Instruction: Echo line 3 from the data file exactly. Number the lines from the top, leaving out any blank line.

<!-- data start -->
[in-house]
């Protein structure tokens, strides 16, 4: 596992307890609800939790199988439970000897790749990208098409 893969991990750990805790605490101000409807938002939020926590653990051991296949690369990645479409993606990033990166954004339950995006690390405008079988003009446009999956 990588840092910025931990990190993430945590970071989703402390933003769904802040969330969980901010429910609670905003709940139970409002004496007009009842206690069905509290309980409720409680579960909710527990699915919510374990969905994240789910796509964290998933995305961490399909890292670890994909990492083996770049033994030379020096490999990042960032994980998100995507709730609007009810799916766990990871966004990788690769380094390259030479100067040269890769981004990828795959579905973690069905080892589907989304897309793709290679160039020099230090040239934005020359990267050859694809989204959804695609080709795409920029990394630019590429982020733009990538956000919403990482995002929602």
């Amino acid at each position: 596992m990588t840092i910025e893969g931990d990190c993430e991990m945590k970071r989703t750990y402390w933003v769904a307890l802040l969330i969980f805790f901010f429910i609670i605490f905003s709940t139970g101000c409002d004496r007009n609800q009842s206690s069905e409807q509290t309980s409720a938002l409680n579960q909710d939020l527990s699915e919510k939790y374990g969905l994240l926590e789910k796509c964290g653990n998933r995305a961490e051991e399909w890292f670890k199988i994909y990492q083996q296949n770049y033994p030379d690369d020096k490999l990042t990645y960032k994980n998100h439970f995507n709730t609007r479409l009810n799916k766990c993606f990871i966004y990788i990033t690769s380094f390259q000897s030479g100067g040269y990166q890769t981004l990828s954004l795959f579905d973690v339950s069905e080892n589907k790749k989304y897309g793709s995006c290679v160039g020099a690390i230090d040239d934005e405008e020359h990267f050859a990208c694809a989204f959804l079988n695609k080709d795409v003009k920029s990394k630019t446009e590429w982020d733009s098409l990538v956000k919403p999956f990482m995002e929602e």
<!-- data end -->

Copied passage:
């Amino acid at each position: 596992m990588t840092i910025e893969g931990d990190c993430e991990m945590k970071r989703t750990y402390w933003v769904a307890l802040l969330i969980f805790f901010f429910i609670i605490f905003s709940t139970g101000c409002d004496r007009n609800q009842s206690s069905e409807q509290t309980s409720a938002l409680n579960q909710d939020l527990s699915e919510k939790y374990g969905l994240l926590e789910k796509c964290g653990n998933r995305a961490e051991e399909w890292f670890k199988i994909y990492q083996q296949n770049y033994p030379d690369d020096k490999l990042t990645y960032k994980n998100h439970f995507n709730t609007r479409l009810n799916k766990c993606f990871i966004y990788i990033t690769s380094f390259q000897s030479g100067g040269y990166q890769t981004l990828s954004l795959f579905d973690v339950s069905e080892n589907k790749k989304y897309g793709s995006c290679v160039g020099a690390i230090d040239d934005e405008e020359h990267f050859a990208c694809a989204f959804l079988n695609k080709d795409v003009k920029s990394k630019t446009e590429w982020d733009s098409l990538v956000k919403p999956f990482m995002e929602e």